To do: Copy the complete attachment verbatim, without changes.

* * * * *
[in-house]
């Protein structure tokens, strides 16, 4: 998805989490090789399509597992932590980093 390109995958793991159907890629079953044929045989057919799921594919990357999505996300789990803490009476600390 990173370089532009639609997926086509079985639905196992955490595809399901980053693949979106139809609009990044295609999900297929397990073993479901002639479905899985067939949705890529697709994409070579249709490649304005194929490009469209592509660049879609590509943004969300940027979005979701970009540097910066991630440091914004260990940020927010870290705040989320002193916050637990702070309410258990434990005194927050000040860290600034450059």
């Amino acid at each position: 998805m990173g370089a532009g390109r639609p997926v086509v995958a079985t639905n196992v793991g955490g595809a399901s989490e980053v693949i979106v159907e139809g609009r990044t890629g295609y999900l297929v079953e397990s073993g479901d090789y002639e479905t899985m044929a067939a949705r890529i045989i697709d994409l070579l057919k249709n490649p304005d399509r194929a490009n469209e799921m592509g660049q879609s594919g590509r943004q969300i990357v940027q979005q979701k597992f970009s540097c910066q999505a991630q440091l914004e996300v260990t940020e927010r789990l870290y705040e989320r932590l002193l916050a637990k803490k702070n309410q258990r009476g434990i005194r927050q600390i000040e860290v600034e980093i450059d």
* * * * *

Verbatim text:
[in-house]
């Protein structure tokens, strides 16, 4: 998805989490090789399509597992932590980093 390109995958793991159907890629079953044929045989057919799921594919990357999505996300789990803490009476600390 990173370089532009639609997926086509079985639905196992955490595809399901980053693949979106139809609009990044295609999900297929397990073993479901002639479905899985067939949705890529697709994409070579249709490649304005194929490009469209592509660049879609590509943004969300940027979005979701970009540097910066991630440091914004260990940020927010870290705040989320002193916050637990702070309410258990434990005194927050000040860290600034450059």
């Amino acid at each position: 998805m990173g370089a532009g390109r639609p997926v086509v995958a079985t639905n196992v793991g955490g595809a399901s989490e980053v693949i979106v159907e139809g609009r990044t890629g295609y999900l297929v079953e397990s073993g479901d090789y002639e479905t899985m044929a067939a949705r890529i045989i697709d994409l070579l057919k249709n490649p304005d399509r194929a490009n469209e799921m592509g660049q879609s594919g590509r943004q969300i990357v940027q979005q979701k597992f970009s540097c910066q999505a991630q440091l914004e996300v260990t940020e927010r789990l870290y705040e989320r932590l002193l916050a637990k803490k702070n309410q258990r009476g434990i005194r927050q600390i000040e860290v600034e980093i450059d």